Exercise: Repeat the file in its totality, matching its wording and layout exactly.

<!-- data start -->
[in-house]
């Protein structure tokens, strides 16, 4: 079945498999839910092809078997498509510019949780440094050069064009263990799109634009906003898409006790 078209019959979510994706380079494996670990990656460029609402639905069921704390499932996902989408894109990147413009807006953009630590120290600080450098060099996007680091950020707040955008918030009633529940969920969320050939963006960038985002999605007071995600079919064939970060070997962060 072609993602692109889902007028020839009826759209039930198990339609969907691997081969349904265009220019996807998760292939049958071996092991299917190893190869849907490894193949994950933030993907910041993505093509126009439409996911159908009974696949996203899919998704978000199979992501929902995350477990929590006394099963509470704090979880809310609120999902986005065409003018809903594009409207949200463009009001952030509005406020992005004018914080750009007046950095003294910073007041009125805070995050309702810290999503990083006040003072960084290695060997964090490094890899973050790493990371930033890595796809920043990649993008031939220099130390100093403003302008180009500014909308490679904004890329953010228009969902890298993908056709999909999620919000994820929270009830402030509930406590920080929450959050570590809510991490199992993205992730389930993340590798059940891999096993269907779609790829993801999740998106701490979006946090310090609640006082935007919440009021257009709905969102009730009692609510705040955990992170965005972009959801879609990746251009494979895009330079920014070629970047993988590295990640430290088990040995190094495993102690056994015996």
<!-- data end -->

[in-house]
């Protein structure tokens, strides 16, 4: 079945498999839910092809078997498509510019949780440094050069064009263990799109634009906003898409006790 078209019959979510994706380079494996670990990656460029609402639905069921704390499932996902989408894109990147413009807006953009630590120290600080450098060099996007680091950020707040955008918030009633529940969920969320050939963006960038985002999605007071995600079919064939970060070997962060 072609993602692109889902007028020839009826759209039930198990339609969907691997081969349904265009220019996807998760292939049958071996092991299917190893190869849907490894193949994950933030993907910041993505093509126009439409996911159908009974696949996203899919998704978000199979992501929902995350477990929590006394099963509470704090979880809310609120999902986005065409003018809903594009409207949200463009009001952030509005406020992005004018914080750009007046950095003294910073007041009125805070995050309702810290999503990083006040003072960084290695060997964090490094890899973050790493990371930033890595796809920043990649993008031939220099130390100093403003302008180009500014909308490679904004890329953010228009969902890298993908056709999909999620919000994820929270009830402030509930406590920080929450959050570590809510991490199992993205992730389930993340590798059940891999096993269907779609790829993801999740998106701490979006946090310090609640006082935007919440009021257009709905969102009730009692609510705040955990992170965005972009959801879609990746251009494979895009330079920014070629970047993988590295990640430290088990040995190094495993102690056994015996």